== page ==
Three women smiling for a selfie on a bright day in Oakland, California. From left to right: PCV Associate Director of Finance, Somer Williams Lee wears sunglasses and a Black Lives Matter mask, in the middle is Black Cultural Zone CEO, Carolyn Johnson wearing blue sunglasses and round beaded earrings, and PCV CEO, Bulbul Gupta wears a black mask with a BLM fist.

Left to right: PCV Associate Director of Finance Somer Williams Lee; Carolyn Johnson, CEO of East Oakland Black Cultural Zone; and Bulbul Gupta, CEO of PCV, together at an event in Oakland.

Getting Real About Racial Equity in Lending

Bulbul Gupta, President and CEO, Pacific Community Ventures

OFN member PCV shares lessons learned on the journey to align mission with practice.

Read time: 11 minutes

This is the second piece in a four-part series exploring the journey of different CDFIs toward finance justice. Bulbul Gupta, president and CEO of Pacific Community Ventures (PCV), reflects on lessons learned during the CDFI’s journey from intention to action, as PCV reimagined what it meant to recommit to the civil rights mission that CDFIs were born to address — Black and brown wealth building.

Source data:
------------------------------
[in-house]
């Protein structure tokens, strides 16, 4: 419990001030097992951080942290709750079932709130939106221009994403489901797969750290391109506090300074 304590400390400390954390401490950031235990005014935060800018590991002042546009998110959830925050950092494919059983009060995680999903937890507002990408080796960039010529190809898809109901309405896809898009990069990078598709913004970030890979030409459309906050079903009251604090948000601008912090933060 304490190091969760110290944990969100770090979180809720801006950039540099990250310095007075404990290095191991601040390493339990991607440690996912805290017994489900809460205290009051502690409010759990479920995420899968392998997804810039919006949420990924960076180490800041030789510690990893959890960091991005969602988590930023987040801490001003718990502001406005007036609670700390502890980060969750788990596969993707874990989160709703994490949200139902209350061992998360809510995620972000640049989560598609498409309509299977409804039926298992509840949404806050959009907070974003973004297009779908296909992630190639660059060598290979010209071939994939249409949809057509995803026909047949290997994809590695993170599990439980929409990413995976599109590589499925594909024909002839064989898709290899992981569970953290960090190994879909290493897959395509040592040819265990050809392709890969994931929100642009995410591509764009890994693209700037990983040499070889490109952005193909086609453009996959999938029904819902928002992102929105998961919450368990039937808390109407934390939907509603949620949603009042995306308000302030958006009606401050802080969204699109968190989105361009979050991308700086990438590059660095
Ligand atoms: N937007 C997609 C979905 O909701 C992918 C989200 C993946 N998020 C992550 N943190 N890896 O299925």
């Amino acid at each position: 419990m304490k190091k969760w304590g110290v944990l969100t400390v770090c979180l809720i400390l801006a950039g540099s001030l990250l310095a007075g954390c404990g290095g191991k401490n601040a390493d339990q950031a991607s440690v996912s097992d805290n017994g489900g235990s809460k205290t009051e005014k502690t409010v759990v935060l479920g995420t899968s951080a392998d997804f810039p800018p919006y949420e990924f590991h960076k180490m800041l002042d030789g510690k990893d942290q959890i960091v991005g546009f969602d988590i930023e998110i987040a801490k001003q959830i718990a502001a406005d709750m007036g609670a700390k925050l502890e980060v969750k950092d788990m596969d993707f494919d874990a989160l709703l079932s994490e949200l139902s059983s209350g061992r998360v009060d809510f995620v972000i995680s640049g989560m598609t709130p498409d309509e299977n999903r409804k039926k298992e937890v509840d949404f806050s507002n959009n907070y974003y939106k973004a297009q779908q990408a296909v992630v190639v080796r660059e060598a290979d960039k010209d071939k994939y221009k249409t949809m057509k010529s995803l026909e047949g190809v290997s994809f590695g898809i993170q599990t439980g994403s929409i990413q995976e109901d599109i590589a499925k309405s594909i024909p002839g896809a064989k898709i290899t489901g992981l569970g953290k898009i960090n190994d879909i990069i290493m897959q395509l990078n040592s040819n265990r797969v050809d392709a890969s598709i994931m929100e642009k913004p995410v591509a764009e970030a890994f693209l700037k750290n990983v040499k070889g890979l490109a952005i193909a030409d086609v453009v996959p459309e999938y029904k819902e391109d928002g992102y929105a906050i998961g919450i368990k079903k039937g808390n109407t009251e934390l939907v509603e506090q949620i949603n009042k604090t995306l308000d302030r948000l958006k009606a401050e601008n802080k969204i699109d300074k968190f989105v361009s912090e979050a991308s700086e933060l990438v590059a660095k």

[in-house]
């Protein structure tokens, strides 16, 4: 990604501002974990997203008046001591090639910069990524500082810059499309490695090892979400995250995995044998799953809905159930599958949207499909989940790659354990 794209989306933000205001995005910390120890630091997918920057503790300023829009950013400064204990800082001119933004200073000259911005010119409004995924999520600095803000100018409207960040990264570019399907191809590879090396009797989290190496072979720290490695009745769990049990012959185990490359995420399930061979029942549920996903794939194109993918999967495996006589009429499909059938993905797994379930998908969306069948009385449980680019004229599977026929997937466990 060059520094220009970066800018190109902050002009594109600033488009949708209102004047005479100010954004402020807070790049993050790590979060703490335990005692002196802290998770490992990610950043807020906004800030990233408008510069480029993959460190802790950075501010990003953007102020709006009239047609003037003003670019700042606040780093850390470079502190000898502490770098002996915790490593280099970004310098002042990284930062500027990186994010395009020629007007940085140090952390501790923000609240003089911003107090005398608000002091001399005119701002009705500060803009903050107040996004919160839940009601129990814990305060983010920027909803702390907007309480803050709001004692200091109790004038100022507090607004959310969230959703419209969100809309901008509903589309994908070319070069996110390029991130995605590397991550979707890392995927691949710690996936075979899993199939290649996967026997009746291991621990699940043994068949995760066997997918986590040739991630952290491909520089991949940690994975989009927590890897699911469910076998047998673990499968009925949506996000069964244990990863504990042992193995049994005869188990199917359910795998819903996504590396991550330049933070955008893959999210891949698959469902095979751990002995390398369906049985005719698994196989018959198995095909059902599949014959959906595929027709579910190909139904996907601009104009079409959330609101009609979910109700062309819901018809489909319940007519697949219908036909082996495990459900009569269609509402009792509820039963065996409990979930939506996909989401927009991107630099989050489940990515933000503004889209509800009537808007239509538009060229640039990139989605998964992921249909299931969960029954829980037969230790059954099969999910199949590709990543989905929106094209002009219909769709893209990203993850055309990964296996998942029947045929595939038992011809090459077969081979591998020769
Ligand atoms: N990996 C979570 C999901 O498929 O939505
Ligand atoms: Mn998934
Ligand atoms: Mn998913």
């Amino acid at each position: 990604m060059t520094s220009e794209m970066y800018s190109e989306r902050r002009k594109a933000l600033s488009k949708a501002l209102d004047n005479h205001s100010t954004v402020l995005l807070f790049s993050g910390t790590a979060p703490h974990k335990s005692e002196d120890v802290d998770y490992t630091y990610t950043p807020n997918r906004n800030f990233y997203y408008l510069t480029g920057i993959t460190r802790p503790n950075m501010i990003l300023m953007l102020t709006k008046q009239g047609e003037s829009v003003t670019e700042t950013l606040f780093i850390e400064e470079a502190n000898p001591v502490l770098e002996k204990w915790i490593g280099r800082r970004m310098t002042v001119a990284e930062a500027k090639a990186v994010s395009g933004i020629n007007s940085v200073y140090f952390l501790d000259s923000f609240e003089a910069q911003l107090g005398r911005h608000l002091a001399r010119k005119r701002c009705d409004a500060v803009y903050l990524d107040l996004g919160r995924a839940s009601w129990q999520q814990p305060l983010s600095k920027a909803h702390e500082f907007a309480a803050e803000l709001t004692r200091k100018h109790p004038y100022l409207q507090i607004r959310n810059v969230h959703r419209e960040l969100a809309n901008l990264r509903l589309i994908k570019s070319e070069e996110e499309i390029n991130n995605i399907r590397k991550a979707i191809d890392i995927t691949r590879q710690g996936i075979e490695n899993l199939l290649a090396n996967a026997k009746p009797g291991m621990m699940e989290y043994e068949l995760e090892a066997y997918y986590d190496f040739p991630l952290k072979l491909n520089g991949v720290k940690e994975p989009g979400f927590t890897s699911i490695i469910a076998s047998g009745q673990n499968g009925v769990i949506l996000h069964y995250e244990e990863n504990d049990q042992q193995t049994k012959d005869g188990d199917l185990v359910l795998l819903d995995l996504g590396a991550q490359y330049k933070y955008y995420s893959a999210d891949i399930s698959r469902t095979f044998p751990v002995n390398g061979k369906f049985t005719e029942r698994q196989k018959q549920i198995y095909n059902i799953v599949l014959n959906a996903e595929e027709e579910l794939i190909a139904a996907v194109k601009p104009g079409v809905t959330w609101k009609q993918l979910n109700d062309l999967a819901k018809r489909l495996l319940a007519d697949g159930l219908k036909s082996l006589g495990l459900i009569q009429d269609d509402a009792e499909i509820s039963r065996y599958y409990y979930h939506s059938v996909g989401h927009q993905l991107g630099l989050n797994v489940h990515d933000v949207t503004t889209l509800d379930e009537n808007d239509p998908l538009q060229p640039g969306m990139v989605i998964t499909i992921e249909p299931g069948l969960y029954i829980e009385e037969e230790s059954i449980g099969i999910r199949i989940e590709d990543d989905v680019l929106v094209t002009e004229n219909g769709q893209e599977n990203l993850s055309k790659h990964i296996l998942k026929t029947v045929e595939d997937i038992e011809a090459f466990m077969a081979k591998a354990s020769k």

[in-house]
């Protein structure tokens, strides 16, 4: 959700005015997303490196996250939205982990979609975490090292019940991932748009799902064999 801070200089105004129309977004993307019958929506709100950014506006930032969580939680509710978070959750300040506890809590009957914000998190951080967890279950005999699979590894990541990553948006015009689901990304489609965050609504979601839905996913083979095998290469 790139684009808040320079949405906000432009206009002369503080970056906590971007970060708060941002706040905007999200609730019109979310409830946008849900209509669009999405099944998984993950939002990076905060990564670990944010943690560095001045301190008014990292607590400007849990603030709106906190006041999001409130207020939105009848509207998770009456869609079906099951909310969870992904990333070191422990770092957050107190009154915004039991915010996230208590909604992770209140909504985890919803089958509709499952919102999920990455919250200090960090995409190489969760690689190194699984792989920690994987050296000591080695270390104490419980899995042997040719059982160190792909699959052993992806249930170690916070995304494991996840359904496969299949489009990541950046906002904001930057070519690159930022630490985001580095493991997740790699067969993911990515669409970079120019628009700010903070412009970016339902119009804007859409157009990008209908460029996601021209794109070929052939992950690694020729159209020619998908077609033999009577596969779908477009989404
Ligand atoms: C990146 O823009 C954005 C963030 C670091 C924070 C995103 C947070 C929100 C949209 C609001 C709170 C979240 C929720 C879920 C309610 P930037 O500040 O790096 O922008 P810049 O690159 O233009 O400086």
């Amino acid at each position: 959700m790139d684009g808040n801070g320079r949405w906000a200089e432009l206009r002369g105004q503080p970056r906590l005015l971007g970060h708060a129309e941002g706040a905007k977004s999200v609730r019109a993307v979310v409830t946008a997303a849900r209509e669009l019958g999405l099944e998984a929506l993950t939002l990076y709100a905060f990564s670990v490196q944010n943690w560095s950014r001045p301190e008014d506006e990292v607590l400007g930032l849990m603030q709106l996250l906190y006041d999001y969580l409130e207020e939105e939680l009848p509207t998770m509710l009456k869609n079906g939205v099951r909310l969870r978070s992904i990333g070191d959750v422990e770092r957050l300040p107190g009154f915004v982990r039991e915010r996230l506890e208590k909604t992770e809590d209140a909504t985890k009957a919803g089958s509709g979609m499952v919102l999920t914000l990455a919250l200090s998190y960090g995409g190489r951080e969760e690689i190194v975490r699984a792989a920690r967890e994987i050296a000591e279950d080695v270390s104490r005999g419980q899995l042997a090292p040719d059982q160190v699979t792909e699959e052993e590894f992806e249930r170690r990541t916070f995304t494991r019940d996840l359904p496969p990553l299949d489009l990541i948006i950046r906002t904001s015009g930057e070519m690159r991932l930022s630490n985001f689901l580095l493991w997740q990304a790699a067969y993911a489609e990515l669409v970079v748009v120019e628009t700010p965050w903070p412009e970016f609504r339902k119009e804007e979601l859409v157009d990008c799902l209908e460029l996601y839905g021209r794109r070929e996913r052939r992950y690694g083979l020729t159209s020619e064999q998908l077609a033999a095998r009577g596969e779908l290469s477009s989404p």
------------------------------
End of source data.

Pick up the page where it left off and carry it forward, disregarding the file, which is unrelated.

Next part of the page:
Read more about PCV’s work in the Operationalizing Racial Equity, Inclusion, and Accessibility (REIA) into Lending Practices toolkit. This resource was developed under OFN’s Career Meets Purpose initiative, which aims to help CDFI practitioners and partners expand their knowledge and skills to achieve the most significant impact.

Wanda Rogers is the first, and likely only, African American woman in the U.S. to own a construction staffing agency. She founded Construction Service Workers in 2009 to help place underestimated and justice-involved community members in construction jobs. 

Wanda is a longtime PCV client. We helped her grow Construction Service Workers with affordable financing and Good Jobs rebates when other investors would not.